On the alert
While the numbers of gnat-attributed deaths in turkey, chicken and other bird flocks aren’t necessarily likely to reach epic proportions, they are being confirmed more quickly than usual because of concern over avian flu, Clark said.

“Every time there’s a sudden die-off of a flock, the state investigates for the possibility of avian flu,” he said. “Last Friday, we saw two cases that were negative for avian flu, positive for gnats.”

Arkansas State Veterinarian John Nilz said the cases involved dozens of birds apiece.

A history of biting
Struggles with these insects aren’t limited to the western half of the state, however. In 2018, producers in Arkansas County reported the deaths of almost 100 livestock animals attributed to buffalo gnats in April; hunters and wildlife officials in the area reported the fly-related deaths of more than 280 deer in the area during the same period. It was the most significant recorded outbreak in the state since 1934, when buffalo gnats killed more than 1,000 mules in the area.

Loftin said that the most common cause of death related to gnat swarms is toxemia or anaphylactic shock, in which the animal has an overwhelming allergic reaction to the gnats’ saliva. Occasionally, animals may die from blood loss due to the bites or from suffocation when large numbers of insects clog an animal’s airway.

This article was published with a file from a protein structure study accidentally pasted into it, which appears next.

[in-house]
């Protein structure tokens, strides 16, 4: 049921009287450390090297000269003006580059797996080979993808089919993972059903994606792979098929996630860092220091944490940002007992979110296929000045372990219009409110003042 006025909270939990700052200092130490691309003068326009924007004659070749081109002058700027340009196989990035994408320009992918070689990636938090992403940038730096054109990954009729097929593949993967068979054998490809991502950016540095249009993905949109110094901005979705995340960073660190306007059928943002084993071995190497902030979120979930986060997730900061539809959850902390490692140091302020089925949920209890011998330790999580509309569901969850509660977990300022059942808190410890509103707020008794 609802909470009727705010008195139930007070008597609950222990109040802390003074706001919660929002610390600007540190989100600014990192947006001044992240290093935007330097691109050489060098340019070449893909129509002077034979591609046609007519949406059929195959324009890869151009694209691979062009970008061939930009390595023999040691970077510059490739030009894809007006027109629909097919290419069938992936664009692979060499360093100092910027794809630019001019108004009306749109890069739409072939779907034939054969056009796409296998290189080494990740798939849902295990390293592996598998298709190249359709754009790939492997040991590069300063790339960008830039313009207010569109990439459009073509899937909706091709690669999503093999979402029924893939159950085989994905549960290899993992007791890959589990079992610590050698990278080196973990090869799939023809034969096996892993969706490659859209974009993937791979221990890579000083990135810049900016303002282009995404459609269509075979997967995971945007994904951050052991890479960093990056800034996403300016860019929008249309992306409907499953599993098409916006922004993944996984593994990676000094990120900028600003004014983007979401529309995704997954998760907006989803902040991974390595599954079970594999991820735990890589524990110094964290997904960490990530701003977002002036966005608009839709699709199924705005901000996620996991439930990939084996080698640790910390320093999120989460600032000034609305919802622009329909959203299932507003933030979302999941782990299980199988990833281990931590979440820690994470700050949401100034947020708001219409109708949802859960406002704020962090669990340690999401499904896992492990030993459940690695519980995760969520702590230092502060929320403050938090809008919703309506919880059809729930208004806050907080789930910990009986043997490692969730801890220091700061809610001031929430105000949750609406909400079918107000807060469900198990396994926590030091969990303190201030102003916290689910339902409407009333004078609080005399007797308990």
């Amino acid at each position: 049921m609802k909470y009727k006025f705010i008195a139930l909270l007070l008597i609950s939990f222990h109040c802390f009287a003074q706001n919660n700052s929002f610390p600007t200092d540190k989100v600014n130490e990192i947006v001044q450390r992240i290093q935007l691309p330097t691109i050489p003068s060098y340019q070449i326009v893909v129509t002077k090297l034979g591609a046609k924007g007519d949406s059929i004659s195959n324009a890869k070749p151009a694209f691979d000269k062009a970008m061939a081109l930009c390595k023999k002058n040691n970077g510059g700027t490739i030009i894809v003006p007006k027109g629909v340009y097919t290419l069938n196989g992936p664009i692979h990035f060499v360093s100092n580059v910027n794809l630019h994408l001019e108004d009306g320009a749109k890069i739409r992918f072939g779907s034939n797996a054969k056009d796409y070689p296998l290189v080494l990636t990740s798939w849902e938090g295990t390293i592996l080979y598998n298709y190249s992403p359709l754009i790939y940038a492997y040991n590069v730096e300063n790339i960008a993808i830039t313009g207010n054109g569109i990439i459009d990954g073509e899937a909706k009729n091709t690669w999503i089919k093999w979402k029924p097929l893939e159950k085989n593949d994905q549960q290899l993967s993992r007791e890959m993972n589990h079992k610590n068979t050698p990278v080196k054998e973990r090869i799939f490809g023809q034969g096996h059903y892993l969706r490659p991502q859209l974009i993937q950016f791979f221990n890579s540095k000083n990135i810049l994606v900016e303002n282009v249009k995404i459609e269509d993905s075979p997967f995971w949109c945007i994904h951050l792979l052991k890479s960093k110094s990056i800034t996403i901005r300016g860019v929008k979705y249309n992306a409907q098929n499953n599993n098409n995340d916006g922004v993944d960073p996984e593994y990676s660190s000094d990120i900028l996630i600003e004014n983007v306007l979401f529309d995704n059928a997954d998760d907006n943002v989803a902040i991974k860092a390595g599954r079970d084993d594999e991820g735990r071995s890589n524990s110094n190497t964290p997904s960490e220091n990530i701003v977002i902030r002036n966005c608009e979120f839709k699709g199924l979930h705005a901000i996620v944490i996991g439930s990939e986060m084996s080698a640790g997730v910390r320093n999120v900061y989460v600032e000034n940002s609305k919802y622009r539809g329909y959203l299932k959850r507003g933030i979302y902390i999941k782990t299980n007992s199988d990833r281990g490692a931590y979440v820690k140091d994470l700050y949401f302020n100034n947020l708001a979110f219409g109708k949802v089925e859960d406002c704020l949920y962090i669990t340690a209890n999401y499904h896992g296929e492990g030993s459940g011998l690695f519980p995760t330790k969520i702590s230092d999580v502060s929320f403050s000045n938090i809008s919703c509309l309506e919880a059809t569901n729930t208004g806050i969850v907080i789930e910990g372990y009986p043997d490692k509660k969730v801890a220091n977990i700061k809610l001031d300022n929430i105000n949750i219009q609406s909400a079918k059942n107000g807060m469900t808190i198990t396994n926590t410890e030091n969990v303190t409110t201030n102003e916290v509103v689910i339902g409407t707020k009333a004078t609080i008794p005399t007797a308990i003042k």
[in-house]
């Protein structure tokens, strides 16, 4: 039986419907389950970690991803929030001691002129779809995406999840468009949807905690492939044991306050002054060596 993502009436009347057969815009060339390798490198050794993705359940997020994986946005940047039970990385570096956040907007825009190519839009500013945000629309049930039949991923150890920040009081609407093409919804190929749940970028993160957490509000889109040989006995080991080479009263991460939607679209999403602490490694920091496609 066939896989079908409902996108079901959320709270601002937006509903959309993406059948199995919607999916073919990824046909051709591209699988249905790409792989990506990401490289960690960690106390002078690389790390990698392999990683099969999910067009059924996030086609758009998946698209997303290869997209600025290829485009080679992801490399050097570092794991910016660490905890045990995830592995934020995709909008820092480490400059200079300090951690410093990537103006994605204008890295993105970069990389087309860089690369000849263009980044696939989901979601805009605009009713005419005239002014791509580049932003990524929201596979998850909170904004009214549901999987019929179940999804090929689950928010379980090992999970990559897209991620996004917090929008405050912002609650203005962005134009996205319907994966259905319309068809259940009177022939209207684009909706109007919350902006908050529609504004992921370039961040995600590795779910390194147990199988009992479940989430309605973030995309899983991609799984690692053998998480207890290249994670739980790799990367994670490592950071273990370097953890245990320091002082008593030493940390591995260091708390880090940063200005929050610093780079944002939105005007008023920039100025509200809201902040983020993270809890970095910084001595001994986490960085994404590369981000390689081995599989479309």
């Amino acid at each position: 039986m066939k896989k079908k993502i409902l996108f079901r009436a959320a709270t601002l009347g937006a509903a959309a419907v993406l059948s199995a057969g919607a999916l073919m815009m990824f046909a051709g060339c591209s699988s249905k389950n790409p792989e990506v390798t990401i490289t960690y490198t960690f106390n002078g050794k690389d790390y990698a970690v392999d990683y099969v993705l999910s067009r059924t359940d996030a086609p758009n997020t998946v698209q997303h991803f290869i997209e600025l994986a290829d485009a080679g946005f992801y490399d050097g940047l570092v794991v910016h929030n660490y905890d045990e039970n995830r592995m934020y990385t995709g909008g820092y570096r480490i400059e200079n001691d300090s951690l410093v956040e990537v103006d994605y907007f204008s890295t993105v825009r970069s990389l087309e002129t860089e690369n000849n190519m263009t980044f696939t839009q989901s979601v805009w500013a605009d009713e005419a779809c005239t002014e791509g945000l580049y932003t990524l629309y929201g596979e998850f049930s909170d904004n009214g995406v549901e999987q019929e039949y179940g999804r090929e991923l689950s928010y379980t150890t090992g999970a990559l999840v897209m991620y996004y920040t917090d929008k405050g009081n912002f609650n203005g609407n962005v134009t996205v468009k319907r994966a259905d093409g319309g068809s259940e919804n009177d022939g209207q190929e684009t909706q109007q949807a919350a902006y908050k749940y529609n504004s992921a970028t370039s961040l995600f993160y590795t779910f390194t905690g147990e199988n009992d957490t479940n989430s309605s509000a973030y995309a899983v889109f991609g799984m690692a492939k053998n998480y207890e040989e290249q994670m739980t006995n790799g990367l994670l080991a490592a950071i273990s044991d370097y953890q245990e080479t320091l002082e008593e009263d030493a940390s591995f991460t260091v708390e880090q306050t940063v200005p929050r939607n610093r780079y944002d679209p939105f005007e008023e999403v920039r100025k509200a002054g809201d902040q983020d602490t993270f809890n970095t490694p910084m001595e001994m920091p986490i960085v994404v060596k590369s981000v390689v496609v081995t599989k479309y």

In moving water, female black flies attach as many as 800 eggs to submerged rocks, plants or other objects. In 70-degree water, the eggs will hatch in four to five days.

“The entire life cycle takes about four to six weeks, depending on the species of black fly, temperature, available food and water temperature,” Clark said. “It is possible for several generations to be produced each year. Fortunately, the adults only live two to three weeks.”

Treatment options
Clark said that some producers have experienced successful flock protection by applying compounds containing citronella oil to the birds, hanging fly strips or aluminum pie plates in sunlight.

Another effective abatement approach is the application of Bacillus thuringiensis var. israelensis, commonly known as Bti, which is often used to repress a variety of nuisance insects.

Clark cautioned that producers protect their own health as well.

“If you have to be outside when the gnats are active, wear long-sleeved, bright-colored clothing — but do not wear light blue,” he said. “Head and shoulder nets can also be worn. Insect repellants that contain DEET may also be helpful. Clothing can also be treated with fly repellents.”